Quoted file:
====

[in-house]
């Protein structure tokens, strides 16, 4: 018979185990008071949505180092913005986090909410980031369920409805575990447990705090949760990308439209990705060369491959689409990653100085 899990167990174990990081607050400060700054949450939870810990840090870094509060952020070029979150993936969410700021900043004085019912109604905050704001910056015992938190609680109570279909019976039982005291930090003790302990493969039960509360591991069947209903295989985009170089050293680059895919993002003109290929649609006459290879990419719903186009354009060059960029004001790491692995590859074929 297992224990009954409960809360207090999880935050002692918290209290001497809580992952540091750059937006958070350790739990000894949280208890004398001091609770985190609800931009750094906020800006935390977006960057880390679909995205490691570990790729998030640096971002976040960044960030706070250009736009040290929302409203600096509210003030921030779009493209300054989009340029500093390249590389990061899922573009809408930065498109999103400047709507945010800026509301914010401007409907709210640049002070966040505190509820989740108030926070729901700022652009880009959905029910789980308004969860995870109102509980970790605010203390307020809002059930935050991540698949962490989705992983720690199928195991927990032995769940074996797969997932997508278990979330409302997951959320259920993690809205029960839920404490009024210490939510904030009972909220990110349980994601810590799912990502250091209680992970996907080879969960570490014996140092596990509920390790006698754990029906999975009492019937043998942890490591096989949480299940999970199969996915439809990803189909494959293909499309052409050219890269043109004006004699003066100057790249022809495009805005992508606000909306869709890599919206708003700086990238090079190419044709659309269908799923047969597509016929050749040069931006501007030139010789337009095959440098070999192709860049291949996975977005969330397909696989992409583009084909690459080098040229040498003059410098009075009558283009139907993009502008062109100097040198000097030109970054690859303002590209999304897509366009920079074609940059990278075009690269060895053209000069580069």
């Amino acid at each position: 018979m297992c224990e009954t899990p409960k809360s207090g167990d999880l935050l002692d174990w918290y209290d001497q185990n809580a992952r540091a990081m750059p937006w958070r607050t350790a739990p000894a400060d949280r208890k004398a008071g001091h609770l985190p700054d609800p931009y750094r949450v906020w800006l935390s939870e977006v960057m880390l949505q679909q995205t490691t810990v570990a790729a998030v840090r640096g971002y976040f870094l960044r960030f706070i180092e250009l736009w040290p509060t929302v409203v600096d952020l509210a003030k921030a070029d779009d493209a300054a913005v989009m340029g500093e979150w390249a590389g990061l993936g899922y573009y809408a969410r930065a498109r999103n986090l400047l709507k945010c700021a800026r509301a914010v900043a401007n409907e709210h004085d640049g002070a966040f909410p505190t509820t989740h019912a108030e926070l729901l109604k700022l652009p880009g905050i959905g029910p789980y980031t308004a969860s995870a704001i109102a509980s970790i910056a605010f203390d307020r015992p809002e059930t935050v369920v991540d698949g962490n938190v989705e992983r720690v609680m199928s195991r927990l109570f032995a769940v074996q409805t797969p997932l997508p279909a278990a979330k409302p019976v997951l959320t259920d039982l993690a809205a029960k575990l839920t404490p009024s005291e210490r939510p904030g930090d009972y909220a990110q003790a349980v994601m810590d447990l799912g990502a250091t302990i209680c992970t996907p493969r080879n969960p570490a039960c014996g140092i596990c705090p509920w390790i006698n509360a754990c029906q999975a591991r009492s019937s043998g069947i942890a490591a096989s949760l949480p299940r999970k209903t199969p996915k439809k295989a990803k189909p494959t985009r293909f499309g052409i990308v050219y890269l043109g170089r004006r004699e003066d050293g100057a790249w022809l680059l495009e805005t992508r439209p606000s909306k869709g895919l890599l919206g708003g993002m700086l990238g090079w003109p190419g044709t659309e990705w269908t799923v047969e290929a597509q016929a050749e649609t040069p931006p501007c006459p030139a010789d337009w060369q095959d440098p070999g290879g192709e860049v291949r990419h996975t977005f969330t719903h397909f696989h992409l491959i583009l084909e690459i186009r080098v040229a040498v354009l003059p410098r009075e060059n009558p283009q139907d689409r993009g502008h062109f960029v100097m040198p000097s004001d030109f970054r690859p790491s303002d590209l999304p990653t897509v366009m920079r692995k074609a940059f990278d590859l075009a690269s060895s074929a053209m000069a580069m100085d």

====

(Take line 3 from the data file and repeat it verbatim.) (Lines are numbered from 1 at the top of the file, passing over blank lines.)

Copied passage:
């Amino acid at each position: 018979m297992c224990e009954t899990p409960k809360s207090g167990d999880l935050l002692d174990w918290y209290d001497q185990n809580a992952r540091a990081m750059p937006w958070r607050t350790a739990p000894a400060d949280r208890k004398a008071g001091h609770l985190p700054d609800p931009y750094r949450v906020w800006l935390s939870e977006v960057m880390l949505q679909q995205t490691t810990v570990a790729a998030v840090r640096g971002y976040f870094l960044r960030f706070i180092e250009l736009w040290p509060t929302v409203v600096d952020l509210a003030k921030a070029d779009d493209a300054a913005v989009m340029g500093e979150w390249a590389g990061l993936g899922y573009y809408a969410r930065a498109r999103n986090l400047l709507k945010c700021a800026r509301a914010v900043a401007n409907e709210h004085d640049g002070a966040f909410p505190t509820t989740h019912a108030e926070l729901l109604k700022l652009p880009g905050i959905g029910p789980y980031t308004a969860s995870a704001i109102a509980s970790i910056a605010f203390d307020r015992p809002e059930t935050v369920v991540d698949g962490n938190v989705e992983r720690v609680m199928s195991r927990l109570f032995a769940v074996q409805t797969p997932l997508p279909a278990a979330k409302p019976v997951l959320t259920d039982l993690a809205a029960k575990l839920t404490p009024s005291e210490r939510p904030g930090d009972y909220a990110q003790a349980v994601m810590d447990l799912g990502a250091t302990i209680c992970t996907p493969r080879n969960p570490a039960c014996g140092i596990c705090p509920w390790i006698n509360a754990c029906q999975a591991r009492s019937s043998g069947i942890a490591a096989s949760l949480p299940r999970k209903t199969p996915k439809k295989a990803k189909p494959t985009r293909f499309g052409i990308v050219y890269l043109g170089r004006r004699e003066d050293g100057a790249w022809l680059l495009e805005t992508r439209p606000s909306k869709g895919l890599l919206g708003g993002m700086l990238g090079w003109p190419g044709t659309e990705w269908t799923v047969e290929a597509q016929a050749e649609t040069p931006p501007c006459p030139a010789d337009w060369q095959d440098p070999g290879g192709e860049v291949r990419h996975t977005f969330t719903h397909f696989h992409l491959i583009l084909e690459i186009r080098v040229a040498v354009l003059p410098r009075e060059n009558p283009q139907d689409r993009g502008h062109f960029v100097m040198p000097s004001d030109f970054r690859p790491s303002d590209l999304p990653t897509v366009m920079r692995k074609a940059f990278d590859l075009a690269s060895s074929a053209m000069a580069m100085d």